Hypothesis Testing

A basic fact about testing hypotheses is that a hypothesis may be rejected but that the hypothesis never can be unconditionally accepted until all possible evidence is evaluated.

In the case of sampled data, the information set cannot be complete. So if a test using such data does not reject a hypothesis, the conclusion is not necessarily that the hypothesis should be accepted.


The null hypothesis in an experiment is the hypothesis that the independent variable has no effect on the dependent variable. The null hypothesis is expressed as H0. This hypothesis is assumed to be true unless proven otherwise. The alternative to the null hypothesis is the hypothesis that the independent variable does have an effect on the dependent variable. This hypothesis is known as the alternative, research, or experimental hypothesis and is expressed as H1. This alternative hypothesis states that the relationship observed between the variables cannot be explained by chance alone.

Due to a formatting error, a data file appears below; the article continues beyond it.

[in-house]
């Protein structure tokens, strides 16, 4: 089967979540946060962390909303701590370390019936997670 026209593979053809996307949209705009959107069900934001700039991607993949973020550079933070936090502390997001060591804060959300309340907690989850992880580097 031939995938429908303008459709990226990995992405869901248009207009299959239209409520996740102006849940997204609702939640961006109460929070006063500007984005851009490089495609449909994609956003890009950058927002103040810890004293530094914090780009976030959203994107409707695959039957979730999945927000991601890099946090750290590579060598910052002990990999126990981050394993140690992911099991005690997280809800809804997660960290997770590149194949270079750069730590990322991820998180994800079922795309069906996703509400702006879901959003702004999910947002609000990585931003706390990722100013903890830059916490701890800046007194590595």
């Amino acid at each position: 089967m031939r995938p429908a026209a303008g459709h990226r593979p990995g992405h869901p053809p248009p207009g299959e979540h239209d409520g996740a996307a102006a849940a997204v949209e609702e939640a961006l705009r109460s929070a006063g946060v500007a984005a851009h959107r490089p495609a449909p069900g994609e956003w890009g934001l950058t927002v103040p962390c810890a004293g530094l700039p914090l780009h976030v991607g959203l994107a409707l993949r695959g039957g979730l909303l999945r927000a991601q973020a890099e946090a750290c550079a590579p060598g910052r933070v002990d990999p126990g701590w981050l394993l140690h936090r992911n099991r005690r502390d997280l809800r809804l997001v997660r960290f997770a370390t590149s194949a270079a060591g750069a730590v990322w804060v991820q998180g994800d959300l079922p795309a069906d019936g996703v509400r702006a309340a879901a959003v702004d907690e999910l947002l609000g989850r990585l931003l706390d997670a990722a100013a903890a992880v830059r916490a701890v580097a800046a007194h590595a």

There are two types of errors in evaluating hypotheses:

Type I error

This occurs when one rejects the null hypothesis and accepts the alternative, when in fact the null hypothesis is true.


Type II error

This occurs when one accepts the null hypothesis when in fact the null hypothesis is false.


Because their names are not very descriptive, these types of errors sometimes are confused. Some people jokingly define a Type III error to occur when one confuses Type I and Type II. To illustrate the difference, it is useful to consider a trial by jury in which the null hypothesis is that the defendant is innocent. If the jury convicts a truly innocent defendant, a Type I error has occurred. If, on the other hand, the jury declares a truly guilty defendant to be innocent, a Type II error has occurred.


Hypothesis testing involves the following steps:

  • Formulate the null and alternative hypotheses.
  • Choose the appropriate test.
  • Choose a level of significance (alpha) – determine the rejection region.
  • Gather the data and calculate the test statistic.
  • Determine the probability of the observed value of the test statistic under the null hypothesis given the sampling distribution that applies to the chosen test.
  • Compare the value of the test statistic to the rejection threshold.
  • Based on the comparison, reject or do not reject the null hypothesis.
  • Make the marketing research conclusion.


In order to analyze whether research results are statistically significant or simply by chance, a test of statistical significance can be run


One response

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